Analects II (1-21) In this particular ana lect, I believe Confucius is talking about the government. Confucius's writings suggest that a ruler should govern with a straightforward style that consist of principles of goodness and morality. For example, in II (1), he says "he who rules by moral force is like the pole-star, which remains in its place while all the lesser stars do homage to it." In this I believe he is referring to the north star in the sky, which is always constant and never moving. If you rule with good morals, your place will never move and people will always respect you. Another example is in II (3), I believe Confucius is saying that a ruler must not rule by regulations and punishment but by virtue and graciousness. By this kind of rule, they will learn their own feeling of shame and they will be able to correct themselves.
In II (20), Chi K'ang-t zu asks how can I make the common people respectful and loyal? Confucius answers by saying that we should approach them with dignity, so they will be reverent to you. Be kind and compassionate and they will be loyal. Lastly, he says promote those who are able and teach those who are unskilled, and they will work positively for you. Finally, in II (21), someone asks Confucius how come he's not in the government, if he has such good advice. He responds by saying by doing good to your society, you are also in turn doing government.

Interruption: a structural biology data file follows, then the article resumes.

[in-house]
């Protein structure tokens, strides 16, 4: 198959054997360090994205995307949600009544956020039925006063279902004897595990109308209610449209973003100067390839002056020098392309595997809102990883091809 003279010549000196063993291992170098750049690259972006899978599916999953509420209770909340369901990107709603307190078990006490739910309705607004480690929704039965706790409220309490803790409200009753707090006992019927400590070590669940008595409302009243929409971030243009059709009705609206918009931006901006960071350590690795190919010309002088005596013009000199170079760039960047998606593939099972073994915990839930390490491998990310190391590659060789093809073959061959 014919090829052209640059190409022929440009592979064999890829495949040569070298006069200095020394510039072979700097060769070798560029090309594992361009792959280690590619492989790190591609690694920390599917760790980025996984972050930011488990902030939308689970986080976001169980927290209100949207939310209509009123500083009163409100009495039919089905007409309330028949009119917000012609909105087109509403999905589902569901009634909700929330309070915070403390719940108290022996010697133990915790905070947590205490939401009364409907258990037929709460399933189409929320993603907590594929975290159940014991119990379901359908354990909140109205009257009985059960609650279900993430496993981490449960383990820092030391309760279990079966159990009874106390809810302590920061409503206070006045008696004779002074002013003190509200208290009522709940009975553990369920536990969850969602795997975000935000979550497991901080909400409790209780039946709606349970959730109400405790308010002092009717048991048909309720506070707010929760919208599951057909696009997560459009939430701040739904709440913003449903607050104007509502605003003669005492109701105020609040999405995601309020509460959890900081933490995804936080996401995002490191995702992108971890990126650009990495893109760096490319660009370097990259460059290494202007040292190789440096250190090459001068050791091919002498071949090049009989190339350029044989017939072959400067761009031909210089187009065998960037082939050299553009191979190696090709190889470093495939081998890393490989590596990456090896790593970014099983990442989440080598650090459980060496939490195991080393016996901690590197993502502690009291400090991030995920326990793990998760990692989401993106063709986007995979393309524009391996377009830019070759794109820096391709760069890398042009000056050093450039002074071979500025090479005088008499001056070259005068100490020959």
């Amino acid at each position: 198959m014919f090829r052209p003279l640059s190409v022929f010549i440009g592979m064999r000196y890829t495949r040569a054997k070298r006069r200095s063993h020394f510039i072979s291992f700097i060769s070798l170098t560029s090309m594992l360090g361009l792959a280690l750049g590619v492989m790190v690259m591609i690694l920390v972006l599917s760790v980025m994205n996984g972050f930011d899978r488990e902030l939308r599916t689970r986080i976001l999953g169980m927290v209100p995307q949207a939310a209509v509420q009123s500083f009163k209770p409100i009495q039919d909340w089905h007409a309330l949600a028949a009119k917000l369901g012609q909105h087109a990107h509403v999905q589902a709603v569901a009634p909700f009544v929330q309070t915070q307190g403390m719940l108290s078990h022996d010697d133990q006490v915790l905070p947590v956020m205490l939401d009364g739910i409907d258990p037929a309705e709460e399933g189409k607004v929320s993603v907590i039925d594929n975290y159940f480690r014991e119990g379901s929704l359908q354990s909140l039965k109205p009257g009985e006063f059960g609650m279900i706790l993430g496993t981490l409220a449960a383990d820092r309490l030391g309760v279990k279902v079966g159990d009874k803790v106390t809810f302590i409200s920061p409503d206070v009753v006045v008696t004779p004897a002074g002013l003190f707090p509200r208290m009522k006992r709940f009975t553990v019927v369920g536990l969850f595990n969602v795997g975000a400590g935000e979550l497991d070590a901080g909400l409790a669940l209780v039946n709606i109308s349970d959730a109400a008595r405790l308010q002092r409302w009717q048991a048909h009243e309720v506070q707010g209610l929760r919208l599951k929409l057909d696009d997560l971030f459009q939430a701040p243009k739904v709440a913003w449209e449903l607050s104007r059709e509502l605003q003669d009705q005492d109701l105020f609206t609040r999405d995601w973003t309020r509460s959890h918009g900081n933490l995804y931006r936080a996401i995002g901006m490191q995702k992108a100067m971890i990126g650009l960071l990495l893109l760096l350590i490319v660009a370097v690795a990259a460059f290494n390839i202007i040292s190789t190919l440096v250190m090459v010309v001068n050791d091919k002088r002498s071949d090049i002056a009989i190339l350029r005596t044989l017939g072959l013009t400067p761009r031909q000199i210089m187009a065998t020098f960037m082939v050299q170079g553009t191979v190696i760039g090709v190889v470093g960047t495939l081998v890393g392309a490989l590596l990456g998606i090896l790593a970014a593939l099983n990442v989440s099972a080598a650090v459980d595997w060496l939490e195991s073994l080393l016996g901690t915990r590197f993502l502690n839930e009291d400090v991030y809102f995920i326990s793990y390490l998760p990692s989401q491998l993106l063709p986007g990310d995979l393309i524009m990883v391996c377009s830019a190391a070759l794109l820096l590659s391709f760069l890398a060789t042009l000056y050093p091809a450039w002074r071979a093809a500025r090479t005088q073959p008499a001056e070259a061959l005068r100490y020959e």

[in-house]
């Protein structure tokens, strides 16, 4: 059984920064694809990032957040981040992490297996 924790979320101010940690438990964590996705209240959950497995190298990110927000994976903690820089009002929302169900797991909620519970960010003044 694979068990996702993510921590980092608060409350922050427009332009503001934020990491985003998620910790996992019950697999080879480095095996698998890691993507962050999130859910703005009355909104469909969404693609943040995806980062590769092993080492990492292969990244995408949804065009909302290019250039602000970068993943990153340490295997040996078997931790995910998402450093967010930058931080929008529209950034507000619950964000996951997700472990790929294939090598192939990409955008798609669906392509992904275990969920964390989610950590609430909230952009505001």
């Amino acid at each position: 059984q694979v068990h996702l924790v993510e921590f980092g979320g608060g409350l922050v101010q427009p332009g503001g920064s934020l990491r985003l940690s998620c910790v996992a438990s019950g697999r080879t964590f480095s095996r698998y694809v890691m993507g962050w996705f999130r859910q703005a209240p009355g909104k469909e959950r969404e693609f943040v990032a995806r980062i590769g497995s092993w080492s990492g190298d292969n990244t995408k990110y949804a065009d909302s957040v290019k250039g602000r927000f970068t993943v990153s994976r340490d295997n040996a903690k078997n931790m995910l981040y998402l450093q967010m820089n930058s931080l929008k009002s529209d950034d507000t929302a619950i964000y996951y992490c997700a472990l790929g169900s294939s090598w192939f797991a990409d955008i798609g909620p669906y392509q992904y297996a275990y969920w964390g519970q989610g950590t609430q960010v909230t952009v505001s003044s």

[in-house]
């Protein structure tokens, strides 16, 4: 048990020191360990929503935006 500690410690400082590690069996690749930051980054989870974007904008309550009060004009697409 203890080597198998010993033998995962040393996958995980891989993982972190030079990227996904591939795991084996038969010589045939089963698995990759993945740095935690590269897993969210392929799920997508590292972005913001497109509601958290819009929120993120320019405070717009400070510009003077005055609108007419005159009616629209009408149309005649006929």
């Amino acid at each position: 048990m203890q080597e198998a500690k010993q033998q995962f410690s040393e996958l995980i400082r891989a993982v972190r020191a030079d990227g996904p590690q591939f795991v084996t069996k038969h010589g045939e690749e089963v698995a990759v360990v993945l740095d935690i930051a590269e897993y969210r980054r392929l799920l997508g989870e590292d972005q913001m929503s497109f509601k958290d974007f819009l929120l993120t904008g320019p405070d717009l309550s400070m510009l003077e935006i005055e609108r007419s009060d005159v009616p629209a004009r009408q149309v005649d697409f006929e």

In light of Confucius' teachings, I believe he is right. If a ruler does not have good moral values, how can the society that is being governed be respectful and loyal if the ruler himself is not respectful and loyal to his people.